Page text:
Recommended Management Measures
(by Recreational Boating/Sportfishing Community that have spent hours looking at all the data)
The Bubble Zone would require all small vessel operators under 60 gross tonnes to maintain a minimum distance of 400m from all SRKW.
Certified Whale Watching operators with special training to correctly identify SRKW from other killer whale groups such as Transients, may be permitted to view Transient, NRKW and Offshore Killer Whales using measures detailed in a new Vessel Management Plan (VMP).
Recreational vessel operators would be required to adhere to the Bubble Zone when any killer whales are present, as they generally do not have special training required to distinguish between SRKW and other killer whales.
SRKW ability to acquire or access prey is a key limiting factor in their recovery. (Killer whales ambush and encircle prey, and therefore need undisturbed space from vessels to accomplish successful foraging.)
The key issue isn’t the availability of prey but a combination of physical and acoustic disturbances that inhibit prey acquisition, and toxin related illnesses that weaken individual animals.
400m is currently being used in other jurisdictions as the spatial distance that generally reduces acoustic disturbance and is less inhibiting to successful prey acquisition.
The 400m Bubble Zone would require vessel operators, when in proximity to SRKWs, to turn off sounding equipment (if safe to do so) and slowly (under 7 knot speed) move away from whales.
Intentionally positioning vessels ahead of roaming SRKWs to obtain a close view would be prohibited.
The 400m Bubble Zone standard is in effect in eastern Canada for Beluga whales and should be adopted on the west coast of Canada to achieve one national standard for mariners.
Adopting the 400m Bubble Zone standard uniformly across the entire coast would eliminate the need for large scale area closures.
With guidance from a multi-sectoral CH Advisory Group, establish Special Management Zones that would identify- with pinpoint precision- specific small areas of high-use that would allow for special measures to be taken.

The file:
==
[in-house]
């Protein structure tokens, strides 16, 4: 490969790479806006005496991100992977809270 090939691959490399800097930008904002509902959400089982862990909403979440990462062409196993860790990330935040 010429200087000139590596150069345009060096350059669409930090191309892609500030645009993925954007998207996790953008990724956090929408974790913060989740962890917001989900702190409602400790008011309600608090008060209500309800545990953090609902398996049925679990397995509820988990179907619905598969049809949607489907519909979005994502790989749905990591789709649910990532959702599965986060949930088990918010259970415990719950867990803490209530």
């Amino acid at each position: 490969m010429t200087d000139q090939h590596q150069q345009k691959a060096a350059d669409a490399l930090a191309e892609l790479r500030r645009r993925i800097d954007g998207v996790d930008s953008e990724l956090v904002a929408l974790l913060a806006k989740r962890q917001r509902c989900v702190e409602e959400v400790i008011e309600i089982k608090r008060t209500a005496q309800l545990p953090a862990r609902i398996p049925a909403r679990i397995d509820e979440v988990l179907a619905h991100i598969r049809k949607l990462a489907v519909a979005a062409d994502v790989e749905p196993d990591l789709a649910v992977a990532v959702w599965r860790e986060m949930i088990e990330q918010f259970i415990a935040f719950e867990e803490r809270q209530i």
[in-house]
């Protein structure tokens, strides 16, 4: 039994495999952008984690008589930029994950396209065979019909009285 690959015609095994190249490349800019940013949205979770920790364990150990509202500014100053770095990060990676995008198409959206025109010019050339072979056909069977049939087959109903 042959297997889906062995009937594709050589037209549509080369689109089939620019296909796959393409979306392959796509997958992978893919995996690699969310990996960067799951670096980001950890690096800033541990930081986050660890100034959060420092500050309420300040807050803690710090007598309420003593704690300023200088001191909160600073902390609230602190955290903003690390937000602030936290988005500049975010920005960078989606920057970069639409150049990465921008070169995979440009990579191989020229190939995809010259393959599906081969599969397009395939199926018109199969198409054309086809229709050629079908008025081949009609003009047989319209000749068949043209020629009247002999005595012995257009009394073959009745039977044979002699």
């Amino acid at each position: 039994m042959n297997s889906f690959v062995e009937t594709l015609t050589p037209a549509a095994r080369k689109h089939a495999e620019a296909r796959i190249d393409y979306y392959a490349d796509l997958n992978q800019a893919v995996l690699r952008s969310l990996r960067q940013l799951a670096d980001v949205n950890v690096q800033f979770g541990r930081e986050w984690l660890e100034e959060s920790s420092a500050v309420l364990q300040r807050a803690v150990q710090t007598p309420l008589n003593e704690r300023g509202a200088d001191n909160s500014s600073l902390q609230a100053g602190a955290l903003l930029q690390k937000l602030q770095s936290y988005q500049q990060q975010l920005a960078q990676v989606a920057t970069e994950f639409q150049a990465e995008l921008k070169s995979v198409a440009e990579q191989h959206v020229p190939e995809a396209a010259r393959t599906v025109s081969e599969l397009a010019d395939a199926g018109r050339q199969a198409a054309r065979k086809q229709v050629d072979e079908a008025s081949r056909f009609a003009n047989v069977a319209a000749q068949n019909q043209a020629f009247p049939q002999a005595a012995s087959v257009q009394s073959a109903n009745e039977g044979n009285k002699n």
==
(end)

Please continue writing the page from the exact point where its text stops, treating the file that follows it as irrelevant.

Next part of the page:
Small especially significant areas would be closed to all small vessel traffic under 60 gross tonnes.
Closely monitored SMZ areas could be opened or closed at times when SRKW are foraging.
Ongoing research would be conducted to measure SMZ effectiveness and identify where additional SMZ areas might be required.
To be implemented immediately, the Independent Science Panel would be comprised of three independent experts to provide the Minister and Cabinet with independent scientific review and advice on all CH extension proposals at various stages of the SARA process.
The panel would provide ongoing research and advice to assist informing the Minister of management options and issues.
In the immediate term, the Science Panel would review public consultation and DFO departmental advice related to CH extension proposals and provide guidance to Cabinet through the SARA process.
Remove current Area Closures (The 400m Bubble Zone will provide interim protection.)
Work with key Subject Matter Experts (SME) from stakeholder groups to identify special habitat areas of SRKW high-use.
Consider monitoring high-use areas and implementing short-term measures, such as vessel closures only in places and during times when SRKW are foraging.
Work with independent science advisors and stakeholder SME to develop effective monitoring protocols to actively measure management actions implemented in CH areas
Conduct targeted research to better understand Chinook abundance trends, and spatial distribution in Critical Habitat areas.
Conduct targeted research to better understand impediments to SRKW acquisition of prey.
Develop future strategies to enhance prey availability.
Identify Chinook stocks that contribute most to SRKW diet and provide advice to DFO regarding priorities for enhancement or special fishery management measures to increase abundance.
Identify and assess threats impeding SRKWs from successfully accessing prey and develop management measures to improve prey acquisition outcomes.
Live fire exercises create significant acoustic and physical disturbance impacting SRKW prey acquisition.
Work with the Military to develop protocols to establish a five-nautical mile bubble zone radius to ensure no live fire exercise is conducted when SRKW are within the bubble zone range.
At this time, a saltwater fishing license which includes a salmon stamp is the cheapest you can buy anywhere in the world for a license. This money could be used to help out with salmon enhancement.